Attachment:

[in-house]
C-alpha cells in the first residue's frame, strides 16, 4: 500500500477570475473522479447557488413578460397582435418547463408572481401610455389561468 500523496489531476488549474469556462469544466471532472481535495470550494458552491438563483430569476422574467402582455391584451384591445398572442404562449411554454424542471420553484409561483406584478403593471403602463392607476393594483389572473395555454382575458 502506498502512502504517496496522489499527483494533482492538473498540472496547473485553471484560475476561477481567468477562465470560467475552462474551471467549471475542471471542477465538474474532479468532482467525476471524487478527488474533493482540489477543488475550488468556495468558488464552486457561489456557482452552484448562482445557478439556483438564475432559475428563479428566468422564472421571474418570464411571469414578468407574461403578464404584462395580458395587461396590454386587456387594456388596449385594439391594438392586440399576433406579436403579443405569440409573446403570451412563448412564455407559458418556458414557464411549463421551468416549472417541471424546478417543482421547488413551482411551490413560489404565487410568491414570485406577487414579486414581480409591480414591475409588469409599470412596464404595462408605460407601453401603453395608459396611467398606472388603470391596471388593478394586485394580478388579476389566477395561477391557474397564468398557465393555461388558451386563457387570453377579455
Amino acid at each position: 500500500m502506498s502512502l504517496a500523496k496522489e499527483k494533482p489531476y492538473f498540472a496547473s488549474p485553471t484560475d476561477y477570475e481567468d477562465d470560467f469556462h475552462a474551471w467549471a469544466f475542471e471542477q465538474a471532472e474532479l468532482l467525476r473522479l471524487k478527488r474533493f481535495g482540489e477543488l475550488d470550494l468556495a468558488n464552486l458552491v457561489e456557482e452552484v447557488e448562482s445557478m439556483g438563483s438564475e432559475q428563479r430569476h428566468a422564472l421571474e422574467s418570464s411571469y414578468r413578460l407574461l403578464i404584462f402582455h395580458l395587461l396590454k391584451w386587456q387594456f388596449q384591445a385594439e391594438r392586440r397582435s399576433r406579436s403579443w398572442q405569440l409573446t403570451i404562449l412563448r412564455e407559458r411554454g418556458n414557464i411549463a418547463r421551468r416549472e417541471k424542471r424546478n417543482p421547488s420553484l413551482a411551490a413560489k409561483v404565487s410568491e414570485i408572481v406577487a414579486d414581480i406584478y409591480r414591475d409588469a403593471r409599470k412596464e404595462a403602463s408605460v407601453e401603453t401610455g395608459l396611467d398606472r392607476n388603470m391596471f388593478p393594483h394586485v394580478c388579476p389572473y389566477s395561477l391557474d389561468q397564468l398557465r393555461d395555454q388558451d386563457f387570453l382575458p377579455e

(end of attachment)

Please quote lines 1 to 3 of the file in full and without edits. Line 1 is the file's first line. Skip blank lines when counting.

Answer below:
[in-house]
C-alpha cells in the first residue's frame, strides 16, 4: 500500500477570475473522479447557488413578460397582435418547463408572481401610455389561468 500523496489531476488549474469556462469544466471532472481535495470550494458552491438563483430569476422574467402582455391584451384591445398572442404562449411554454424542471420553484409561483406584478403593471403602463392607476393594483389572473395555454382575458 502506498502512502504517496496522489499527483494533482492538473498540472496547473485553471484560475476561477481567468477562465470560467475552462474551471467549471475542471471542477465538474474532479468532482467525476471524487478527488474533493482540489477543488475550488468556495468558488464552486457561489456557482452552484448562482445557478439556483438564475432559475428563479428566468422564472421571474418570464411571469414578468407574461403578464404584462395580458395587461396590454386587456387594456388596449385594439391594438392586440399576433406579436403579443405569440409573446403570451412563448412564455407559458418556458414557464411549463421551468416549472417541471424546478417543482421547488413551482411551490413560489404565487410568491414570485406577487414579486414581480409591480414591475409588469409599470412596464404595462408605460407601453401603453395608459396611467398606472388603470391596471388593478394586485394580478388579476389566477395561477391557474397564468398557465393555461388558451386563457387570453377579455
Amino acid at each position: 500500500m502506498s502512502l504517496a500523496k496522489e499527483k494533482p489531476y492538473f498540472a496547473s488549474p485553471t484560475d476561477y477570475e481567468d477562465d470560467f469556462h475552462a474551471w467549471a469544466f475542471e471542477q465538474a471532472e474532479l468532482l467525476r473522479l471524487k478527488r474533493f481535495g482540489e477543488l475550488d470550494l468556495a468558488n464552486l458552491v457561489e456557482e452552484v447557488e448562482s445557478m439556483g438563483s438564475e432559475q428563479r430569476h428566468a422564472l421571474e422574467s418570464s411571469y414578468r413578460l407574461l403578464i404584462f402582455h395580458l395587461l396590454k391584451w386587456q387594456f388596449q384591445a385594439e391594438r392586440r397582435s399576433r406579436s403579443w398572442q405569440l409573446t403570451i404562449l412563448r412564455e407559458r411554454g418556458n414557464i411549463a418547463r421551468r416549472e417541471k424542471r424546478n417543482p421547488s420553484l413551482a411551490a413560489k409561483v404565487s410568491e414570485i408572481v406577487a414579486d414581480i406584478y409591480r414591475d409588469a403593471r409599470k412596464e404595462a403602463s408605460v407601453e401603453t401610455g395608459l396611467d398606472r392607476n388603470m391596471f388593478p393594483h394586485v394580478c388579476p389572473y389566477s395561477l391557474d389561468q397564468l398557465r393555461d395555454q388558451d386563457f387570453l382575458p377579455e